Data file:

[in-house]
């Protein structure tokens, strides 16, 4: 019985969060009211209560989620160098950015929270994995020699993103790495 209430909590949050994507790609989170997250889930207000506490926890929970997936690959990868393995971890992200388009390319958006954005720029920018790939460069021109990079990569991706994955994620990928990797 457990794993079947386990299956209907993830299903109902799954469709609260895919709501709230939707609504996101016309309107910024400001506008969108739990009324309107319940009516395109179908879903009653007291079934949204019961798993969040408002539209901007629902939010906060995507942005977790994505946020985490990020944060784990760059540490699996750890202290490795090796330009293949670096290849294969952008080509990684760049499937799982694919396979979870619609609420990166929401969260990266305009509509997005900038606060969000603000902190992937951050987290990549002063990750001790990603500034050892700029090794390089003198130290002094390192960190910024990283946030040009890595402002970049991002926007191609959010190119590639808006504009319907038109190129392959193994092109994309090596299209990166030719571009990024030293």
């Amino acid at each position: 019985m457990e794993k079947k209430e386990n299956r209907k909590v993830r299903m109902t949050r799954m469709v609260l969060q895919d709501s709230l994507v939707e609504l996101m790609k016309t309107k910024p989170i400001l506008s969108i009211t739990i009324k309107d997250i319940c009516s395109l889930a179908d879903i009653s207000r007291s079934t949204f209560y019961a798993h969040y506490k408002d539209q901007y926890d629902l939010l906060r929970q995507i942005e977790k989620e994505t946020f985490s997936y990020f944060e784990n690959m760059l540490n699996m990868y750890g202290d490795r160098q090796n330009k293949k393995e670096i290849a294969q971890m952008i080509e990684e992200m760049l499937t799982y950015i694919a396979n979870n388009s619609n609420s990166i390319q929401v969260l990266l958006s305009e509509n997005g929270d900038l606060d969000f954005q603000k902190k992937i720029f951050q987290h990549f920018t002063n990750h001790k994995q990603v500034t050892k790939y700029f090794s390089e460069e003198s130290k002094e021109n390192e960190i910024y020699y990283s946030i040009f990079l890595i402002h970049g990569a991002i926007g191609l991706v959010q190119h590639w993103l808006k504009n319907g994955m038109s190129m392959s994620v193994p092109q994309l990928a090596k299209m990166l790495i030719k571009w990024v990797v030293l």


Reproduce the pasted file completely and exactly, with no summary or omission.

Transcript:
[in-house]
């Protein structure tokens, strides 16, 4: 019985969060009211209560989620160098950015929270994995020699993103790495 209430909590949050994507790609989170997250889930207000506490926890929970997936690959990868393995971890992200388009390319958006954005720029920018790939460069021109990079990569991706994955994620990928990797 457990794993079947386990299956209907993830299903109902799954469709609260895919709501709230939707609504996101016309309107910024400001506008969108739990009324309107319940009516395109179908879903009653007291079934949204019961798993969040408002539209901007629902939010906060995507942005977790994505946020985490990020944060784990760059540490699996750890202290490795090796330009293949670096290849294969952008080509990684760049499937799982694919396979979870619609609420990166929401969260990266305009509509997005900038606060969000603000902190992937951050987290990549002063990750001790990603500034050892700029090794390089003198130290002094390192960190910024990283946030040009890595402002970049991002926007191609959010190119590639808006504009319907038109190129392959193994092109994309090596299209990166030719571009990024030293």
């Amino acid at each position: 019985m457990e794993k079947k209430e386990n299956r209907k909590v993830r299903m109902t949050r799954m469709v609260l969060q895919d709501s709230l994507v939707e609504l996101m790609k016309t309107k910024p989170i400001l506008s969108i009211t739990i009324k309107d997250i319940c009516s395109l889930a179908d879903i009653s207000r007291s079934t949204f209560y019961a798993h969040y506490k408002d539209q901007y926890d629902l939010l906060r929970q995507i942005e977790k989620e994505t946020f985490s997936y990020f944060e784990n690959m760059l540490n699996m990868y750890g202290d490795r160098q090796n330009k293949k393995e670096i290849a294969q971890m952008i080509e990684e992200m760049l499937t799982y950015i694919a396979n979870n388009s619609n609420s990166i390319q929401v969260l990266l958006s305009e509509n997005g929270d900038l606060d969000f954005q603000k902190k992937i720029f951050q987290h990549f920018t002063n990750h001790k994995q990603v500034t050892k790939y700029f090794s390089e460069e003198s130290k002094e021109n390192e960190i910024y020699y990283s946030i040009f990079l890595i402002h970049g990569a991002i926007g191609l991706v959010q190119h590639w993103l808006k504009n319907g994955m038109s190129m392959s994620v193994p092109q994309l990928a090596k299209m990166l790495i030719k571009w990024v990797v030293l």